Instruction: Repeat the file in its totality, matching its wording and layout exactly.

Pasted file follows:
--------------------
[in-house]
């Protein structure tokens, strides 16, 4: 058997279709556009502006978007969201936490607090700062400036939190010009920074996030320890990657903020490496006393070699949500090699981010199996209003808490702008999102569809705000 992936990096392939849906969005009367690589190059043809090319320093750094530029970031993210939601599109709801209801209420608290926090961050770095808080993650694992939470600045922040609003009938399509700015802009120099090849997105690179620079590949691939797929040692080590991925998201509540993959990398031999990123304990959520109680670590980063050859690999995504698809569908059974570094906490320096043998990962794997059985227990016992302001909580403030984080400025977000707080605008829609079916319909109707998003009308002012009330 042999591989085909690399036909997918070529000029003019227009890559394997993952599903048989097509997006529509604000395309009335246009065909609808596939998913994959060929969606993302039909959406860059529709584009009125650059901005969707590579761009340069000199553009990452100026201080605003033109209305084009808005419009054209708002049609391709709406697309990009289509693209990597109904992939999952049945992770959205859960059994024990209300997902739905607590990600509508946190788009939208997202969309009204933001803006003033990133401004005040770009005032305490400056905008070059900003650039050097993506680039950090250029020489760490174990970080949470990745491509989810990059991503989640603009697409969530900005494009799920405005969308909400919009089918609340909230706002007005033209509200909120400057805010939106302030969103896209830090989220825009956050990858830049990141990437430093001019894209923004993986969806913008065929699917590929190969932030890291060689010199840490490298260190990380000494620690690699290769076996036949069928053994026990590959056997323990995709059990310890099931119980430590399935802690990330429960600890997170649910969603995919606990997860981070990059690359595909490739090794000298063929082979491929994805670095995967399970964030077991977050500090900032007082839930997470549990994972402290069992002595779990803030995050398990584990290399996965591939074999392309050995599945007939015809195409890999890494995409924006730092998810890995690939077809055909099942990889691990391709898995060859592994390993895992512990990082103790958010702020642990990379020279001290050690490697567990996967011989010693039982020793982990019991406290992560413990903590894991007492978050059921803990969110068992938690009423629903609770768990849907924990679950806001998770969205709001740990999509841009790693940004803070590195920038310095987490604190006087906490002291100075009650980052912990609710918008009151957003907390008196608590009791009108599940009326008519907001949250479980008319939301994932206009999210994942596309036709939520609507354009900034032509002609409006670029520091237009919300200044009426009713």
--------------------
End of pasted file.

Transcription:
[in-house]
């Protein structure tokens, strides 16, 4: 058997279709556009502006978007969201936490607090700062400036939190010009920074996030320890990657903020490496006393070699949500090699981010199996209003808490702008999102569809705000 992936990096392939849906969005009367690589190059043809090319320093750094530029970031993210939601599109709801209801209420608290926090961050770095808080993650694992939470600045922040609003009938399509700015802009120099090849997105690179620079590949691939797929040692080590991925998201509540993959990398031999990123304990959520109680670590980063050859690999995504698809569908059974570094906490320096043998990962794997059985227990016992302001909580403030984080400025977000707080605008829609079916319909109707998003009308002012009330 042999591989085909690399036909997918070529000029003019227009890559394997993952599903048989097509997006529509604000395309009335246009065909609808596939998913994959060929969606993302039909959406860059529709584009009125650059901005969707590579761009340069000199553009990452100026201080605003033109209305084009808005419009054209708002049609391709709406697309990009289509693209990597109904992939999952049945992770959205859960059994024990209300997902739905607590990600509508946190788009939208997202969309009204933001803006003033990133401004005040770009005032305490400056905008070059900003650039050097993506680039950090250029020489760490174990970080949470990745491509989810990059991503989640603009697409969530900005494009799920405005969308909400919009089918609340909230706002007005033209509200909120400057805010939106302030969103896209830090989220825009956050990858830049990141990437430093001019894209923004993986969806913008065929699917590929190969932030890291060689010199840490490298260190990380000494620690690699290769076996036949069928053994026990590959056997323990995709059990310890099931119980430590399935802690990330429960600890997170649910969603995919606990997860981070990059690359595909490739090794000298063929082979491929994805670095995967399970964030077991977050500090900032007082839930997470549990994972402290069992002595779990803030995050398990584990290399996965591939074999392309050995599945007939015809195409890999890494995409924006730092998810890995690939077809055909099942990889691990391709898995060859592994390993895992512990990082103790958010702020642990990379020279001290050690490697567990996967011989010693039982020793982990019991406290992560413990903590894991007492978050059921803990969110068992938690009423629903609770768990849907924990679950806001998770969205709001740990999509841009790693940004803070590195920038310095987490604190006087906490002291100075009650980052912990609710918008009151957003907390008196608590009791009108599940009326008519907001949250479980008319939301994932206009999210994942596309036709939520609507354009900034032509002609409006670029520091237009919300200044009426009713």